The U.K. government is developing plans to drive more pension fund money into affordable housing to address Britain's homes shortage, Chancellor of the Exchequer Jeremy Hunt said.
Former Liberal Democrat leader Tim Farron asked Hunt in the House of Commons on Nov. 14 whether he would look at rules governing pension investment funds to give them more incentives to invest in affordable housing, and Hunt replied that the Treasury was already working on "proposals in that very area."
"We are doing a lot of work to remove the barriers to them investing in the U.K.," Hunt said, referring to pension funds. "Things like affordable housing, infrastructure, our growth businesses are areas of great potential."
The government is trying to spur more construction amid a housing crisis that's driving up living costs and has become a totemic political issue. Earlier this year, the Center for Cities think tank said the U.K. was missing 4.3 million homes compared to the European average.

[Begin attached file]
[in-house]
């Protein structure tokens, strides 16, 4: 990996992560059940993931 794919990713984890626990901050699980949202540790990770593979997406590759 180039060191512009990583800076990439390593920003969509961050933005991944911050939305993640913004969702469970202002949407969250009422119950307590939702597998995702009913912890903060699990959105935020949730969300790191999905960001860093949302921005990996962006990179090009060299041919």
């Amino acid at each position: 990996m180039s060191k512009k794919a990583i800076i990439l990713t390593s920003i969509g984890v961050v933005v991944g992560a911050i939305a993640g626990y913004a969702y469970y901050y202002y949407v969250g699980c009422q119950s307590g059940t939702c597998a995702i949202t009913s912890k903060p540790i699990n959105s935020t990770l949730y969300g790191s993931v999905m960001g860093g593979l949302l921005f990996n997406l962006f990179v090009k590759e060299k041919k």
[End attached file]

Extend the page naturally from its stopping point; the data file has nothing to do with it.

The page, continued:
With the governing Conservatives trailing the main opposition Labour Party by around 20 points in recent polls and a general election expected next year, housing is set to become one of the battleground issues in a national vote. Labour has pledged to deliver the biggest boost to affordable housing in a generation if it takes power.
The Tories have committed to building 1 million new homes over this parliament, which must end in January 2025. Junior Treasury minister Bim Afolami told the Commons on Tuesday that the government is "optimistic that we will reach our target."
Under his Mansion House "compact," Hunt wants pension funds to direct more investment into U.K. growth industries. He is also pushing for greater pension fund consolidation and more insurance buyouts from sponsoring companies.
Earlier this week, the Pension Insurance Corp., a buy-out specialist, pledged to build 125 affordable homes in London in partnership with Square Roots, an affordable housing subsidiary of developer London Square.